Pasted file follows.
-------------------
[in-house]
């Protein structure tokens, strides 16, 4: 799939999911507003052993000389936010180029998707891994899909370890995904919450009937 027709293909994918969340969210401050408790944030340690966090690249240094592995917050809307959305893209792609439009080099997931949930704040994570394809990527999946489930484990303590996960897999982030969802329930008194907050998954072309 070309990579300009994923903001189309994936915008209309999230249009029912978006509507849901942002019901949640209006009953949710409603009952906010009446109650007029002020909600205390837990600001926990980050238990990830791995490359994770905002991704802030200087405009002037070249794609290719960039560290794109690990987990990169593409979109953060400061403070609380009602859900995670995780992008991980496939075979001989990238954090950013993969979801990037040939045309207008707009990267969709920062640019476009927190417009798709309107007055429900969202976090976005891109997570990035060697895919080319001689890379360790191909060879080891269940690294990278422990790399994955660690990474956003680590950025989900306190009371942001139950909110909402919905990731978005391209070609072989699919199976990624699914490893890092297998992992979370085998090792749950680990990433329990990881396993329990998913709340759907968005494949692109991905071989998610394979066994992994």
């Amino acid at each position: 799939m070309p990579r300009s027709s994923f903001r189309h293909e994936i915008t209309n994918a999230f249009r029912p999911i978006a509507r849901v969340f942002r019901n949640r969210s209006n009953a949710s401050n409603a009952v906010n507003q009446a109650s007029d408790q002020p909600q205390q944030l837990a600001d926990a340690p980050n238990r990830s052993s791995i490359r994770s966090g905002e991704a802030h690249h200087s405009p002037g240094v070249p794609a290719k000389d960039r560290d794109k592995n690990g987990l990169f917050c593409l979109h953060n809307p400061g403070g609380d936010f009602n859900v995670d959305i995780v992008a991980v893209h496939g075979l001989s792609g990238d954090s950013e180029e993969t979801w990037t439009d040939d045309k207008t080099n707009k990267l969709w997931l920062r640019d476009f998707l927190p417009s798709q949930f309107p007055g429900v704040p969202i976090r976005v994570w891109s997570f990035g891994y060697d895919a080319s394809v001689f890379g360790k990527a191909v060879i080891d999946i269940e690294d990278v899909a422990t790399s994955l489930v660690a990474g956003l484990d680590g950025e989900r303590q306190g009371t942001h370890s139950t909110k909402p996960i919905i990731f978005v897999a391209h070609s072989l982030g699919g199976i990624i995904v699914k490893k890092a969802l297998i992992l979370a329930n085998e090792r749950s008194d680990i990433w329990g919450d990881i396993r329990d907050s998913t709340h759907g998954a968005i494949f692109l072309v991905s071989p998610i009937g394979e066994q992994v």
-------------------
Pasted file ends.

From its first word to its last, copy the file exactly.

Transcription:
[in-house]
């Protein structure tokens, strides 16, 4: 799939999911507003052993000389936010180029998707891994899909370890995904919450009937 027709293909994918969340969210401050408790944030340690966090690249240094592995917050809307959305893209792609439009080099997931949930704040994570394809990527999946489930484990303590996960897999982030969802329930008194907050998954072309 070309990579300009994923903001189309994936915008209309999230249009029912978006509507849901942002019901949640209006009953949710409603009952906010009446109650007029002020909600205390837990600001926990980050238990990830791995490359994770905002991704802030200087405009002037070249794609290719960039560290794109690990987990990169593409979109953060400061403070609380009602859900995670995780992008991980496939075979001989990238954090950013993969979801990037040939045309207008707009990267969709920062640019476009927190417009798709309107007055429900969202976090976005891109997570990035060697895919080319001689890379360790191909060879080891269940690294990278422990790399994955660690990474956003680590950025989900306190009371942001139950909110909402919905990731978005391209070609072989699919199976990624699914490893890092297998992992979370085998090792749950680990990433329990990881396993329990998913709340759907968005494949692109991905071989998610394979066994992994």
């Amino acid at each position: 799939m070309p990579r300009s027709s994923f903001r189309h293909e994936i915008t209309n994918a999230f249009r029912p999911i978006a509507r849901v969340f942002r019901n949640r969210s209006n009953a949710s401050n409603a009952v906010n507003q009446a109650s007029d408790q002020p909600q205390q944030l837990a600001d926990a340690p980050n238990r990830s052993s791995i490359r994770s966090g905002e991704a802030h690249h200087s405009p002037g240094v070249p794609a290719k000389d960039r560290d794109k592995n690990g987990l990169f917050c593409l979109h953060n809307p400061g403070g609380d936010f009602n859900v995670d959305i995780v992008a991980v893209h496939g075979l001989s792609g990238d954090s950013e180029e993969t979801w990037t439009d040939d045309k207008t080099n707009k990267l969709w997931l920062r640019d476009f998707l927190p417009s798709q949930f309107p007055g429900v704040p969202i976090r976005v994570w891109s997570f990035g891994y060697d895919a080319s394809v001689f890379g360790k990527a191909v060879i080891d999946i269940e690294d990278v899909a422990t790399s994955l489930v660690a990474g956003l484990d680590g950025e989900r303590q306190g009371t942001h370890s139950t909110k909402p996960i919905i990731f978005v897999a391209h070609s072989l982030g699919g199976i990624i995904v699914k490893k890092a969802l297998i992992l979370a329930n085998e090792r749950s008194d680990i990433w329990g919450d990881i396993r329990d907050s998913t709340h759907g998954a968005i494949f692109l072309v991905s071989p998610i009937g394979e066994q992994v």